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Concept render showing the key combat systems of the vessel. Note the placement of the surface-to-air missiles. Source: Finnish MoD

Now, as late as last week I said in a discussion that it is not possible to fit the Strike length cells on the Pohjanmaa-class, as they are too long for a corvette. In all renders so far the VLS cells have been fitted in front of the superstructure, on deck level. Considering the low draft of the Pohjanmaa-class corvettes, just over 3 meters, it is doubtful whether the cells can be fitted within the confines of the bow. However, if the single cell is mounted along the centreline as opposed to across it, and if it gets a stepped platform a’la Type 26, it just might be doable (or a reshuffle with the Mk 41’s moving into the superstructure and the SSM’s moving to the foredeck/mission bay/further forward/aft/somewhere else).

So why would the Navy be interested in a cell that is two sizes larger than the missile they are planning on pairing it with? The answer is likely that they want to keep all options open. While I very much doubt that the ASROC would fit Finnish doctrine, the TLAM could open up new possibilities. However, if the Defence Forces want more cruise missiles, buying more of whatever will replace the JASSM on the winner of the HX-program is likely the better option (or alternatively buying a long-range weapon for the M270 MLRS). However, the possibility to provide some measure of protection against ballistic missiles might be of interest. While it certainly would be a major undertaking, the vessels will be in service for a long time and “fitted for but not with” is a time-honored tradition when it comes to naval shipbuilding. It should be noted that all kinds of ballistic missile defences are politically highly sensitive. Analysts have noted the similarities to the acquisition of the multirole F/A-18 Hornet back in the day, where even if the fighters were capable of flying ground attack missions, political considerations meant that the capability was only taken into use at a later stage, with the MLU2 mid-life upgrade.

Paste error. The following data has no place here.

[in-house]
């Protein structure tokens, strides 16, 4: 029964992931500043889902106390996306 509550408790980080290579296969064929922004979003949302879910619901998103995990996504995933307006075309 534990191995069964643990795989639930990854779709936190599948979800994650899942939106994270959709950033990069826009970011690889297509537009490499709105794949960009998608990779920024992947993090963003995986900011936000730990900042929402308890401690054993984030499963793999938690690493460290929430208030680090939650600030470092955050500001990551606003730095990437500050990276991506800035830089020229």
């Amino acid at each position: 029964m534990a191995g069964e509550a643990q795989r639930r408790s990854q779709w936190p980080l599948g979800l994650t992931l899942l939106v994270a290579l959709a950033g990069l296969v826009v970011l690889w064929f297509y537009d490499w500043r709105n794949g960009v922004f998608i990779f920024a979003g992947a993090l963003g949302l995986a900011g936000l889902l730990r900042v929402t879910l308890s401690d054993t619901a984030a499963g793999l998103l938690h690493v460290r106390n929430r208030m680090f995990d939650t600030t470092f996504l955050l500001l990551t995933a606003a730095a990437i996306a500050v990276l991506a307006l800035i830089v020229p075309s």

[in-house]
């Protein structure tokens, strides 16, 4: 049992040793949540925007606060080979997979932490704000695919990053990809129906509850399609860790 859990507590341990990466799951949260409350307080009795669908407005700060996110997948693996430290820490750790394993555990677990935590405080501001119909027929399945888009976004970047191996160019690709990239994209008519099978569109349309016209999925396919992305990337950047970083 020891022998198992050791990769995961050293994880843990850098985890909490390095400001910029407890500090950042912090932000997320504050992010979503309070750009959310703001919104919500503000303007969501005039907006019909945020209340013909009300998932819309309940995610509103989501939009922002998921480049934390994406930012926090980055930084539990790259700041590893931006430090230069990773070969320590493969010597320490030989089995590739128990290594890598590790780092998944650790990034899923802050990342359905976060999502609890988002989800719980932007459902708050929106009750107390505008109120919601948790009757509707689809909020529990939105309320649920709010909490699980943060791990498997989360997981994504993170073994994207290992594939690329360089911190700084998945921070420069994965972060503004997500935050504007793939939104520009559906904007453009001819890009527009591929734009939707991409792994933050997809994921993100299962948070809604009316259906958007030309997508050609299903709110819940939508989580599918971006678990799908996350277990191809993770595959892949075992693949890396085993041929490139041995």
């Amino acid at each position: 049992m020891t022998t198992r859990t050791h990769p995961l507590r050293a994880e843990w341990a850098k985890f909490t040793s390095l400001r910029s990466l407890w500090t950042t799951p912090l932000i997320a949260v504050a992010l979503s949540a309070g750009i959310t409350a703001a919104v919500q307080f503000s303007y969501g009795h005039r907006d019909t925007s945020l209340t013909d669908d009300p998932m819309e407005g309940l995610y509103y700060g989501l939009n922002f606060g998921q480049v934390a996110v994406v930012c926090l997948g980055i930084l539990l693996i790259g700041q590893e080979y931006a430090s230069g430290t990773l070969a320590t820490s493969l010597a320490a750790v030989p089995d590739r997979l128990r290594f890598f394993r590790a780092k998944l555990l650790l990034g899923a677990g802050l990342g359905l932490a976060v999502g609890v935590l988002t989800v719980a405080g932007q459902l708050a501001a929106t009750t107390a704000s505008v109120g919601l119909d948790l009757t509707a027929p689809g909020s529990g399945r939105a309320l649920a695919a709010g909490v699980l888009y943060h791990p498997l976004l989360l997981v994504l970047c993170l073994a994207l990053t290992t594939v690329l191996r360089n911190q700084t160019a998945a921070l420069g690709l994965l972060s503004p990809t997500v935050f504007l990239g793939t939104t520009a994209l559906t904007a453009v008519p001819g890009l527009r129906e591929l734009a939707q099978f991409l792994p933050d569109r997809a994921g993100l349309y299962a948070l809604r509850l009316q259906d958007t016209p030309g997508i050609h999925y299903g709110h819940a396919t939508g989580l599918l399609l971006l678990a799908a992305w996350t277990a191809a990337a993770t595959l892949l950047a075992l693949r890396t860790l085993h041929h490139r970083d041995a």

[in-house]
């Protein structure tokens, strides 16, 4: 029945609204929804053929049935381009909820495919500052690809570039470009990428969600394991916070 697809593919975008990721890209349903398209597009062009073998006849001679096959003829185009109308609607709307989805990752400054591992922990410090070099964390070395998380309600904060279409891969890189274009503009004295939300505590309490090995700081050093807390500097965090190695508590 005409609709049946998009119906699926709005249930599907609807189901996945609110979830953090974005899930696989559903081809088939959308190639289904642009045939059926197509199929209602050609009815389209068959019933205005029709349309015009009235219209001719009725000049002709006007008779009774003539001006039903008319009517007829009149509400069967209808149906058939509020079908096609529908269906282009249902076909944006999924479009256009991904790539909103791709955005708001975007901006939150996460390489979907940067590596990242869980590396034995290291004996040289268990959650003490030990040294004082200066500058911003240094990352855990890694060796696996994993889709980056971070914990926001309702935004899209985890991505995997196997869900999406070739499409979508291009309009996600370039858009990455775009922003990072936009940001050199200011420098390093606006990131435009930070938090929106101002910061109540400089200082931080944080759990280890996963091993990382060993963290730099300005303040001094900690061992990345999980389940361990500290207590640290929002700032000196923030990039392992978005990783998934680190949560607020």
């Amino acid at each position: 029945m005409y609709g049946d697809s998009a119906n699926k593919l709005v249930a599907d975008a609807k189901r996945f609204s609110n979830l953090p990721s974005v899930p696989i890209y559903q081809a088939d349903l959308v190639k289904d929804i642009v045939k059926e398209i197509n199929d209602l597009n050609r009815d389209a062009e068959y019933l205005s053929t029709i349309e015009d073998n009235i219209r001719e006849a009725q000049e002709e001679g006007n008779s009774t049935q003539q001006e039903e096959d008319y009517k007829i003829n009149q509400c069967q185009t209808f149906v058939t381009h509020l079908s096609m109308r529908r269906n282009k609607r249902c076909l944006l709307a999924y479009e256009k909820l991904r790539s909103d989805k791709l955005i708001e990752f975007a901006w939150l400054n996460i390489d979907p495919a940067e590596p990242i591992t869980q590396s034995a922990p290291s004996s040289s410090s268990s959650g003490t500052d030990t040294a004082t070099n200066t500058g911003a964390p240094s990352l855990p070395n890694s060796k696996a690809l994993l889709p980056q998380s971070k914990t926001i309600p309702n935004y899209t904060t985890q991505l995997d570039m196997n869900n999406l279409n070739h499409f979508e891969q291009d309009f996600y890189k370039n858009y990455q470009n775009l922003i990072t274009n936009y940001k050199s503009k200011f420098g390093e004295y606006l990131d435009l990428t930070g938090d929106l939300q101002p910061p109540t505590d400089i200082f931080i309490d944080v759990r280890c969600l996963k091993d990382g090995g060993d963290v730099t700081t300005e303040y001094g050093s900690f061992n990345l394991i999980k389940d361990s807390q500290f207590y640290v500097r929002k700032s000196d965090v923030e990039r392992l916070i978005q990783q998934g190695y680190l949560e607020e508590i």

The strike length cells also open up the possibility to fit some interesting anti-ship missiles in the future, as both the LRASM and the JSM are currently being tested in configurations suitable for launch from the Mk 41. Being able to swap out a number of SAM’s for more anti-ship missiles might be an interesting option at some point down the road (or at least interesting enough that the Navy doesn’t want to close the door just yet).

I will admit that the latest development have taken me by surprise. However, it does seem like the Navy is serious about fitting the vessels with systems that will allow them to field firepower to rival some significantly larger vessels. The question is whether the budget will live up to the ambitions?